ahhh yes…could this be the same Adrian Ezra who in 1999 along with James Archer and the other “flaming ferraris” got done by the FSA for insider trading/ market manipulation?

    So from trader to executive search…….

  6. All I am saying is there are better ways to make money than banking.

  7. @Jon Appleby, what about French and Swiss bankers? Even American ones in London. You folks are just a bunch of xenophobes…plain and simple. Insular and Inbred.

    Mr. Frank White Reply
  8. Good spot tradervic – have to say thought I’m not entrirely comfortable with labelling people according to race…..is an article to follow on whether African American bankers are wanted in London? Or if Algerians are welcome in Paris…..? Surely a lot of these so called ‘chinese’ bankers have international experience ie: they may have been schooled in the US or Europe…..I think most of right minded people aren’t too fussed about race these days…or perhaps that’s just me with my outdated notions……

  9. Tradervic: Scandi index trades i seem to recall……Ezra well known in HH circles particularly after moving a certain trader from BofA to CS to run Eq derv trading (short lived)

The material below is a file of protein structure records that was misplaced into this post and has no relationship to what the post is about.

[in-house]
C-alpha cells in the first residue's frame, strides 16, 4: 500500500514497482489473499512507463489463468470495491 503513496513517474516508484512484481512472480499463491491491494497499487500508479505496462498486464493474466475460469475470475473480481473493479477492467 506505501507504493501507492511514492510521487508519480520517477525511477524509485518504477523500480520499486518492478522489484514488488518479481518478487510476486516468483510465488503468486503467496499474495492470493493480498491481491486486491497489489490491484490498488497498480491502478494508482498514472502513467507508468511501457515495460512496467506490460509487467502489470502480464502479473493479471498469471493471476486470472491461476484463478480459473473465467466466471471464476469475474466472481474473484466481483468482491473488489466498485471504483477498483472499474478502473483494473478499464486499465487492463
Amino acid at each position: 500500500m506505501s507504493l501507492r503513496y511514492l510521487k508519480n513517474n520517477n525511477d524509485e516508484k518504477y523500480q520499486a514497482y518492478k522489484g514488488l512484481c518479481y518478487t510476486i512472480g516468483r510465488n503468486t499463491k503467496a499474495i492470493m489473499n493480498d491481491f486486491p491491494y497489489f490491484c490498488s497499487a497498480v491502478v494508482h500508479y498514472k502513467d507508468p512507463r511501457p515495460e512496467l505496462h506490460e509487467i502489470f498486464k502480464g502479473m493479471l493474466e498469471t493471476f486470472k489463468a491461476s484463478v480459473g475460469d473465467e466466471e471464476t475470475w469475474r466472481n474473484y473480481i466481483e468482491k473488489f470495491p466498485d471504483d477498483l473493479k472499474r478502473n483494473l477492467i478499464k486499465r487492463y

waiting for the call Reply
  10. The only colour that bankers are interested in is the colour of money. Thankfully. If you can make money and are good with clients, you’ll do well.

    There is, however, a tiny minority who will cut you off from jobs because your face doesn’t fit.

  11. Agree with you Paul. Seen articles on here before which talk about race. Dodgy territory

  12. Frank White – European and American Bankers are usually fully background checkable and don’t resort to fake degrees and passports.

  13. “If you haven’t got a Hong Kong mobile number or address on your CV, people won’t look at you,” says Hoyle

    This guy clearly doesn’t know what he is talking about.

  14. @Jon Appleby, You have a sense of entitlement dont you? Don’t blame anyone for you lack of quality education. What a laugh!